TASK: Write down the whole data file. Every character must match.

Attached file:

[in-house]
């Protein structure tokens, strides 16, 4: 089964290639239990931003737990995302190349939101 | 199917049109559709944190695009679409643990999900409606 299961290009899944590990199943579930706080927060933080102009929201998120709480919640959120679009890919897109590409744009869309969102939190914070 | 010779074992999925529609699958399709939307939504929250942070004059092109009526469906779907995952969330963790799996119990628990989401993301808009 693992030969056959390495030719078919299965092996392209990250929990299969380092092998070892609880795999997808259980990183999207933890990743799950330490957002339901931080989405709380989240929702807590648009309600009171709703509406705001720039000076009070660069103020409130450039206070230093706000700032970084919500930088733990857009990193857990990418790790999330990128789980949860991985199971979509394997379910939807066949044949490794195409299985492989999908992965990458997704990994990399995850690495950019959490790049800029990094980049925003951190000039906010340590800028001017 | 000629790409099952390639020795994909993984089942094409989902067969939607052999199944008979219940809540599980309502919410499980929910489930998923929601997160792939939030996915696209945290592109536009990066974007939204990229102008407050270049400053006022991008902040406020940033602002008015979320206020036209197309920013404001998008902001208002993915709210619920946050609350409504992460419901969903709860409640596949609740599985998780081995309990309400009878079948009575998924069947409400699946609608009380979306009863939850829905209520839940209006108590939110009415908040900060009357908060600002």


[in-house]
């Protein structure tokens, strides 16, 4: 089964290639239990931003737990995302190349939101 | 199917049109559709944190695009679409643990999900409606 299961290009899944590990199943579930706080927060933080102009929201998120709480919640959120679009890919897109590409744009869309969102939190914070 | 010779074992999925529609699958399709939307939504929250942070004059092109009526469906779907995952969330963790799996119990628990989401993301808009 693992030969056959390495030719078919299965092996392209990250929990299969380092092998070892609880795999997808259980990183999207933890990743799950330490957002339901931080989405709380989240929702807590648009309600009171709703509406705001720039000076009070660069103020409130450039206070230093706000700032970084919500930088733990857009990193857990990418790790999330990128789980949860991985199971979509394997379910939807066949044949490794195409299985492989999908992965990458997704990994990399995850690495950019959490790049800029990094980049925003951190000039906010340590800028001017 | 000629790409099952390639020795994909993984089942094409989902067969939607052999199944008979219940809540599980309502919410499980929910489930998923929601997160792939939030996915696209945290592109536009990066974007939204990229102008407050270049400053006022991008902040406020940033602002008015979320206020036209197309920013404001998008902001208002993915709210619920946050609350409504992460419901969903709860409640596949609740599985998780081995309990309400009878079948009575998924069947409400699946609608009380979306009863939850829905209520839940209006108590939110009415908040900060009357908060600002």